Obama Post-Convention Poll Bounce: Will It Last?


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Obama took the lead after the Democratic convention, but will it last? Photo Credit: Will White

Polls conducted since the 2012 Democratic National Convention seem to indicate a modest, but narrowing, lead for President Obama against Governor Romney in the 2012 presidential race – Rasmussen shows a new Romney lead, but results are within the margin of error.

Post-DNC Polls

Of the 13 polling reports released by major pollsters since the convention, Obama has edged Romney in 12. His lead has ranged from 2 to 7 points.

Many of his higher leads were reported shortly after the convention, however, and polls released after September 12 are reporting leads within margins of error.

In their first reports after the DNC, both the Gallup and Rasmussen daily tracking polls indicated significant gains for Obama, with his lead at 7 and 5 points, respectively. More recent tracking reports, however, released September 16, suggest a closer race. Gallup indicated a 3 point lead for Obama, and Rasmussen indicated a 2 point lead for Romney — the first Romney lead recorded by any major pollster since August 27. According to the most recent Rasmussen tracking report, however, both candidates are tied when likely voters who report that they “lean” toward one candidate or the other are considered.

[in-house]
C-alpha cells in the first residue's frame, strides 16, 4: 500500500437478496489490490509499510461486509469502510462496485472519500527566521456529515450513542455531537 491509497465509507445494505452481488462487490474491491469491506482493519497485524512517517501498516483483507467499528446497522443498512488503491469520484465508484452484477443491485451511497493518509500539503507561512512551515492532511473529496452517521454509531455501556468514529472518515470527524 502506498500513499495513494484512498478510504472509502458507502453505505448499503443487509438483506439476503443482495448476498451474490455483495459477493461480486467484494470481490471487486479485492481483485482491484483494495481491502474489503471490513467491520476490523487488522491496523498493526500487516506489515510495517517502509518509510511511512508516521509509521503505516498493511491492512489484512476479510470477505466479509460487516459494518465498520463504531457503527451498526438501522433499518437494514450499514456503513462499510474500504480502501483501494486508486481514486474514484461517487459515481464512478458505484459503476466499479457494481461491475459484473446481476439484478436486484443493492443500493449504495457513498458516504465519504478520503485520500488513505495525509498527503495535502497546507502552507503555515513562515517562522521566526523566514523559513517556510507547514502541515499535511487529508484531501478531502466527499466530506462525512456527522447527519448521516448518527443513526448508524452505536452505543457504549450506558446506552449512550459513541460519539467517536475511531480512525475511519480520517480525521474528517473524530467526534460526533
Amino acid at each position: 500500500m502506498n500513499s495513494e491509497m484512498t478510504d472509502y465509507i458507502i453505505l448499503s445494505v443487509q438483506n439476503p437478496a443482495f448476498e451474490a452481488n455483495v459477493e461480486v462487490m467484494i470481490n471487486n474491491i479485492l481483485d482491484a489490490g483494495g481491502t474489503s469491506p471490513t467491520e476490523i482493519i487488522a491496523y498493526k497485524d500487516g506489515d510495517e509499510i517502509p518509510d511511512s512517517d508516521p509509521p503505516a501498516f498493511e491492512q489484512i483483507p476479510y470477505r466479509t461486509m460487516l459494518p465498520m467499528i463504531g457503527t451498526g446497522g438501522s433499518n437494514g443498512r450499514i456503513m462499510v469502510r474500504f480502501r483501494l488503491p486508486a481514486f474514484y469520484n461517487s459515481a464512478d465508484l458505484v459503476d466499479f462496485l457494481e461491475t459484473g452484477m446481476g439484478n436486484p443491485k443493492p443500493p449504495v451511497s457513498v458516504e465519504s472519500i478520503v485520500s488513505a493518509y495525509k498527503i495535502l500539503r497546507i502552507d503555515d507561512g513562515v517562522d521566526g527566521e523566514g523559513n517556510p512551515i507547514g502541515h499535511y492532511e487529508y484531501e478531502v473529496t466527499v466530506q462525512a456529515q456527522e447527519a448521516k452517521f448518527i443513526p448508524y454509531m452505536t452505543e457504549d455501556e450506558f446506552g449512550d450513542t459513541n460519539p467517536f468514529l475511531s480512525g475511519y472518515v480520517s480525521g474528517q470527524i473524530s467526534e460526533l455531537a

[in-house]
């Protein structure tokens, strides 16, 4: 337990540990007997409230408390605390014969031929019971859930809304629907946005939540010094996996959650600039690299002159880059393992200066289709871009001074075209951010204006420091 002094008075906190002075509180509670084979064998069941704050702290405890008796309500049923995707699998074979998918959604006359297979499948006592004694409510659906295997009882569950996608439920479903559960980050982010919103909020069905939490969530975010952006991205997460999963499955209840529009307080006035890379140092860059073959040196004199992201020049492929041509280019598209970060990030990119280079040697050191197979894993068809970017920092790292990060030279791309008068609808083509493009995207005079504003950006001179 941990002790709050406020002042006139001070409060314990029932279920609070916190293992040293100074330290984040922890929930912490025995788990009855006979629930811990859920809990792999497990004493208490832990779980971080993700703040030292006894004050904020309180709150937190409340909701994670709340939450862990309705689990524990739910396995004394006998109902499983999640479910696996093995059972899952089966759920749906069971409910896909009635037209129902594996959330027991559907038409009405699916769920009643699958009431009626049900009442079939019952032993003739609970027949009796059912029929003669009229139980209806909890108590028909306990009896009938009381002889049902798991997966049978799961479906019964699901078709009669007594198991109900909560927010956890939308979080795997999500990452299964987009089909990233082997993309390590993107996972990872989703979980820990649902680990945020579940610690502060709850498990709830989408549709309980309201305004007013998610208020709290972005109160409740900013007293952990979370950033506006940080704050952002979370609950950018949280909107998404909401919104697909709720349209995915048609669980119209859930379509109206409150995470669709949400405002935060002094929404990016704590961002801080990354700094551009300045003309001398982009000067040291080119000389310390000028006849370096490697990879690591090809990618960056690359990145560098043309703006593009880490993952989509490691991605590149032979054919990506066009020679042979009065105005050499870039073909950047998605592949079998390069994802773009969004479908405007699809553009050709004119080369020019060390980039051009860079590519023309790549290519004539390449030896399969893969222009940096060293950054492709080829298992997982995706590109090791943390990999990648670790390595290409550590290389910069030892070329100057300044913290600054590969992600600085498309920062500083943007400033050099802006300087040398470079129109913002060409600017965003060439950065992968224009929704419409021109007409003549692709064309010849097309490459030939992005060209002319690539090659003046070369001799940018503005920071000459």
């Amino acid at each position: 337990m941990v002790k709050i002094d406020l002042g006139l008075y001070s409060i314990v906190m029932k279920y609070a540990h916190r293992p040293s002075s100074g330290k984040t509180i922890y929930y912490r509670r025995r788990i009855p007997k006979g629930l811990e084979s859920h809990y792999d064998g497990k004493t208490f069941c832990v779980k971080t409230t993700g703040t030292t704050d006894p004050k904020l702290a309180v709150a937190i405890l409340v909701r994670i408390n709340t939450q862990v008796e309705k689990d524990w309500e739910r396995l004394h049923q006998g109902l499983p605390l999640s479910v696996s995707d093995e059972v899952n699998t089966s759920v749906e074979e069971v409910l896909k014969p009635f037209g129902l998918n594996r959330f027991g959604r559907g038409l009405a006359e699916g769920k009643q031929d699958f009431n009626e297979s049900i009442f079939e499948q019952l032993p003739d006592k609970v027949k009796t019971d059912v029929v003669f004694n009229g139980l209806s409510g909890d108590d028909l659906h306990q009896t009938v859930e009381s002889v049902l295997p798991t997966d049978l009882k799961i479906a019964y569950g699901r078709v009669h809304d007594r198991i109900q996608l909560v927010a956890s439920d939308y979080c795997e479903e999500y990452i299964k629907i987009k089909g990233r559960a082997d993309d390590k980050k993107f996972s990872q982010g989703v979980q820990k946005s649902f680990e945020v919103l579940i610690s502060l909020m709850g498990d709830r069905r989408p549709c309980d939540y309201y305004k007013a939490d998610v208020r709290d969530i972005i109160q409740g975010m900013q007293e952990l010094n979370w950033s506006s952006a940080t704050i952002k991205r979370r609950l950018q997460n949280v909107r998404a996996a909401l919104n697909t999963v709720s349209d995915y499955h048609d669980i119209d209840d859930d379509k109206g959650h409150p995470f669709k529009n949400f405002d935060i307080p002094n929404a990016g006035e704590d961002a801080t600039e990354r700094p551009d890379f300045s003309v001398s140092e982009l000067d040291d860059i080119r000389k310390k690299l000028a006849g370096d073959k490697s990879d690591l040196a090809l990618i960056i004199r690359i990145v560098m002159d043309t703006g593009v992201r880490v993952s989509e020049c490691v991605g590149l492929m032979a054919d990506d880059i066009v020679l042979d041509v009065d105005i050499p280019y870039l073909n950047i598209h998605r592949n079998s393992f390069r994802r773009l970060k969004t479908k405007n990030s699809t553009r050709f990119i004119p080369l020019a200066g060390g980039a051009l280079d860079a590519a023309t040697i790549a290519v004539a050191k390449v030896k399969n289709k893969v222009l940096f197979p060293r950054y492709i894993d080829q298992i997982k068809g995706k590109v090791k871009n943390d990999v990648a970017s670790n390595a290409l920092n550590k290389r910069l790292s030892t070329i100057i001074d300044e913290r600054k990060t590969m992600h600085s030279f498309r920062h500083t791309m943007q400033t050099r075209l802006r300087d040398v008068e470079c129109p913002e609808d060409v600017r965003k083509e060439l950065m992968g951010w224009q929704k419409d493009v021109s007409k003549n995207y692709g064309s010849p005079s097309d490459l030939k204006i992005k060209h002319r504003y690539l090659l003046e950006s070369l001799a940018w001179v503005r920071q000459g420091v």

What’s a Post-Convention Bump?

It is common for presidential candidates to see a lift in poll numbers following their respective conventions. Usually these are temporary, but sometimes the momentum built off the convention carries candidates through their campaigns and they emerge victorious.

Current polling indicates Obama had a bump. Before the conventions, he and Romney were vying for the leads in most polls, and all results were frequently within margins of error — sometimes Romney was slightly ahead, sometimes Obama was slightly ahead. Although the Republican National Convention did little to change this pattern, Obama did see an increased lead, sometimes outside of margins of error, in several polls conducted after the Democratic National Convention.

It does appear, however, that Obama experienced a bump rather than an ongoing surge, since the most current polls suggest  slight Obama leads, with one indicating a tie or a slight Romney lead, depending on whether “leaning” voters are considered. Any uptick in the polls benefits a presidential candidate in terms of fundraising and overall confidence, but the few polls conducted in the weeks following the DNC appear to suggest that the race is tightening once again.

“Likely to Vote” Does it Matter?

There do not appear to be major differences in results among polls that surveyed American adults, registered voters, and likely voters at this point, when the margins of error are considered.

  • American Adults: Of the two surveys that polled adults, Obama had leads of 1 and 6 points.
  • Registered Voters: Of the 5 surveys that polled registered voters, Obama leads ranged from 2 to 7 points.
  • Likely Voters: Of the six polls that targeted likely voters, results ranged from a 2 point Romney lead to a 5 point Obama lead.

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